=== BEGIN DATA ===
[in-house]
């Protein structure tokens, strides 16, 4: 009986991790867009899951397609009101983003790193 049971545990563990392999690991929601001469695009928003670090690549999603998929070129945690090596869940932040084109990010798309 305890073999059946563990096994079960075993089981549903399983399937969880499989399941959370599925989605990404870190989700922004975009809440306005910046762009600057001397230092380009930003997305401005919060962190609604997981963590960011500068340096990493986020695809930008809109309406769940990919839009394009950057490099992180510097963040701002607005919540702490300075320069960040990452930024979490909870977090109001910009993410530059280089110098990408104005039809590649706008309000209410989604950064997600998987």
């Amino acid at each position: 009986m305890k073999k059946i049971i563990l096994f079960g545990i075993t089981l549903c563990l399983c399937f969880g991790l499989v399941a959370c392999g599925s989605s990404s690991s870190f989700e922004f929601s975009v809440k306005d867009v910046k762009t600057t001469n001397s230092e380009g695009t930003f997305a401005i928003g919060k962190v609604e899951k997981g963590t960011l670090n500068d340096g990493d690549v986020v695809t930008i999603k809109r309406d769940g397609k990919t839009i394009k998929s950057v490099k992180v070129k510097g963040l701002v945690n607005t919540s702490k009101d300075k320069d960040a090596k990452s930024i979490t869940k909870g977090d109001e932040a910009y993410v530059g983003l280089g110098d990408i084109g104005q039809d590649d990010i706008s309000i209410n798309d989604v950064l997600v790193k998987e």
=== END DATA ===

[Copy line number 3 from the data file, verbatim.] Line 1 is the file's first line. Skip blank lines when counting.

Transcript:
């Amino acid at each position: 009986m305890k073999k059946i049971i563990l096994f079960g545990i075993t089981l549903c563990l399983c399937f969880g991790l499989v399941a959370c392999g599925s989605s990404s690991s870190f989700e922004f929601s975009v809440k306005d867009v910046k762009t600057t001469n001397s230092e380009g695009t930003f997305a401005i928003g919060k962190v609604e899951k997981g963590t960011l670090n500068d340096g990493d690549v986020v695809t930008i999603k809109r309406d769940g397609k990919t839009i394009k998929s950057v490099k992180v070129k510097g963040l701002v945690n607005t919540s702490k009101d300075k320069d960040a090596k990452s930024i979490t869940k909870g977090d109001e932040a910009y993410v530059g983003l280089g110098d990408i084109g104005q039809d590649d990010i706008s309000i209410n798309d989604v950064l997600v790193k998987e």